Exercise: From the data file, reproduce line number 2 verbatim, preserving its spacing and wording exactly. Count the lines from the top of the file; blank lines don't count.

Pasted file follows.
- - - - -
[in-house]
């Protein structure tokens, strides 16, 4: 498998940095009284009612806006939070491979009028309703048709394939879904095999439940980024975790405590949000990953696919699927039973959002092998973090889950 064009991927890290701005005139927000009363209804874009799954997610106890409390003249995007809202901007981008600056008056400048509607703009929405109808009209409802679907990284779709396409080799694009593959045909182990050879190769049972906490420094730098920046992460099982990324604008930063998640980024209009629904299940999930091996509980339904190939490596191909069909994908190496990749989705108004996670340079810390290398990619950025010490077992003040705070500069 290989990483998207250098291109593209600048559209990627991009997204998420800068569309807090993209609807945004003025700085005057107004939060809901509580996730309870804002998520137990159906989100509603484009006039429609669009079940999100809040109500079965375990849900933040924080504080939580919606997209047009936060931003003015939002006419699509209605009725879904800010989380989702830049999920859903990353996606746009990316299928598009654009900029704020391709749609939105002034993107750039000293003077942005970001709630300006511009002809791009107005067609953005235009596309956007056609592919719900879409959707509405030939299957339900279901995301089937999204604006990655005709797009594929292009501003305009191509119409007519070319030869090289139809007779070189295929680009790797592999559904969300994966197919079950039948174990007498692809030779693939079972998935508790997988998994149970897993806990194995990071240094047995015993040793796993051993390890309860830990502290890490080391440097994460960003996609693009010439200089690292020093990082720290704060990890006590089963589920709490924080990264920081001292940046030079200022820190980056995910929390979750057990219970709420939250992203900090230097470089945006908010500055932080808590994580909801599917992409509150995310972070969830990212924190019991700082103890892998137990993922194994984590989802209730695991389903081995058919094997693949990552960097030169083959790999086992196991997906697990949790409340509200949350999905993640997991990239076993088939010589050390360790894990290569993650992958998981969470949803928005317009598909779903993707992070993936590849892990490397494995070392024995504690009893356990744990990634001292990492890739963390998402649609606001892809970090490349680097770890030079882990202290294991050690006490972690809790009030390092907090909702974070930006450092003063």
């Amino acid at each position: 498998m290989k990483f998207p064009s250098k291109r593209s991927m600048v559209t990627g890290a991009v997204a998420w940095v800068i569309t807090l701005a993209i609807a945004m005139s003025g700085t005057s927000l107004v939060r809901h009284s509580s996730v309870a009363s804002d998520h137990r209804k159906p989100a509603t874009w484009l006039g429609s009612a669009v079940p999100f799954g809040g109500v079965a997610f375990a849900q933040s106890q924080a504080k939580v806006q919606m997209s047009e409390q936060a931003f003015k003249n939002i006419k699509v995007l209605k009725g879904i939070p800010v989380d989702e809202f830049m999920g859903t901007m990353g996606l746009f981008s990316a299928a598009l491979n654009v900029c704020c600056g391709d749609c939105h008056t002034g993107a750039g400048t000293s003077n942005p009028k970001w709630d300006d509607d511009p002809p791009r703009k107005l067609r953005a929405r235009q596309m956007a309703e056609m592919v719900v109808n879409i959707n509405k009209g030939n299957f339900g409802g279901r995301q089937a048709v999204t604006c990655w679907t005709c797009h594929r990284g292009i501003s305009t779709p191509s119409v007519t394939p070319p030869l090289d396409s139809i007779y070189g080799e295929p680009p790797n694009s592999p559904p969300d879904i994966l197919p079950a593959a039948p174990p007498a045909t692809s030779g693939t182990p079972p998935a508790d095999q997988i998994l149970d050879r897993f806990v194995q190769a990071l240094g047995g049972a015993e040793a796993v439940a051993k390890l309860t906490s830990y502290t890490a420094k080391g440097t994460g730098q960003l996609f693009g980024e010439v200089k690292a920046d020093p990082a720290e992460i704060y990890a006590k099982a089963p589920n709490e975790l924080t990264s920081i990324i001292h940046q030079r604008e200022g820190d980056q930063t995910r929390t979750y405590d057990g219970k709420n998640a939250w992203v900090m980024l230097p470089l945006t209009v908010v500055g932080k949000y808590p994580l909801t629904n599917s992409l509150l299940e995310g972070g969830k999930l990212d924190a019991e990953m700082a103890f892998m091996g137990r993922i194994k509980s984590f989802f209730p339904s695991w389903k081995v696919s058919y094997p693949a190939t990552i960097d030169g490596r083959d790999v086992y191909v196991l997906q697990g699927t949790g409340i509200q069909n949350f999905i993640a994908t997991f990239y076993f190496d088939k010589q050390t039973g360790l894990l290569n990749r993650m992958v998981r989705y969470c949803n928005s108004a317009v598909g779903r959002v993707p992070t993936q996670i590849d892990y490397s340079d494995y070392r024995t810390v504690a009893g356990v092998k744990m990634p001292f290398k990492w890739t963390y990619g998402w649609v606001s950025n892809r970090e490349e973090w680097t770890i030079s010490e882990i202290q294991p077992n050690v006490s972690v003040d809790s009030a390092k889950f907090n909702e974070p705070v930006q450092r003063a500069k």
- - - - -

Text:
């Protein structure tokens, strides 16, 4: 498998940095009284009612806006939070491979009028309703048709394939879904095999439940980024975790405590949000990953696919699927039973959002092998973090889950 064009991927890290701005005139927000009363209804874009799954997610106890409390003249995007809202901007981008600056008056400048509607703009929405109808009209409802679907990284779709396409080799694009593959045909182990050879190769049972906490420094730098920046992460099982990324604008930063998640980024209009629904299940999930091996509980339904190939490596191909069909994908190496990749989705108004996670340079810390290398990619950025010490077992003040705070500069 290989990483998207250098291109593209600048559209990627991009997204998420800068569309807090993209609807945004003025700085005057107004939060809901509580996730309870804002998520137990159906989100509603484009006039429609669009079940999100809040109500079965375990849900933040924080504080939580919606997209047009936060931003003015939002006419699509209605009725879904800010989380989702830049999920859903990353996606746009990316299928598009654009900029704020391709749609939105002034993107750039000293003077942005970001709630300006511009002809791009107005067609953005235009596309956007056609592919719900879409959707509405030939299957339900279901995301089937999204604006990655005709797009594929292009501003305009191509119409007519070319030869090289139809007779070189295929680009790797592999559904969300994966197919079950039948174990007498692809030779693939079972998935508790997988998994149970897993806990194995990071240094047995015993040793796993051993390890309860830990502290890490080391440097994460960003996609693009010439200089690292020093990082720290704060990890006590089963589920709490924080990264920081001292940046030079200022820190980056995910929390979750057990219970709420939250992203900090230097470089945006908010500055932080808590994580909801599917992409509150995310972070969830990212924190019991700082103890892998137990993922194994984590989802209730695991389903081995058919094997693949990552960097030169083959790999086992196991997906697990949790409340509200949350999905993640997991990239076993088939010589050390360790894990290569993650992958998981969470949803928005317009598909779903993707992070993936590849892990490397494995070392024995504690009893356990744990990634001292990492890739963390998402649609606001892809970090490349680097770890030079882990202290294991050690006490972690809790009030390092907090909702974070930006450092003063």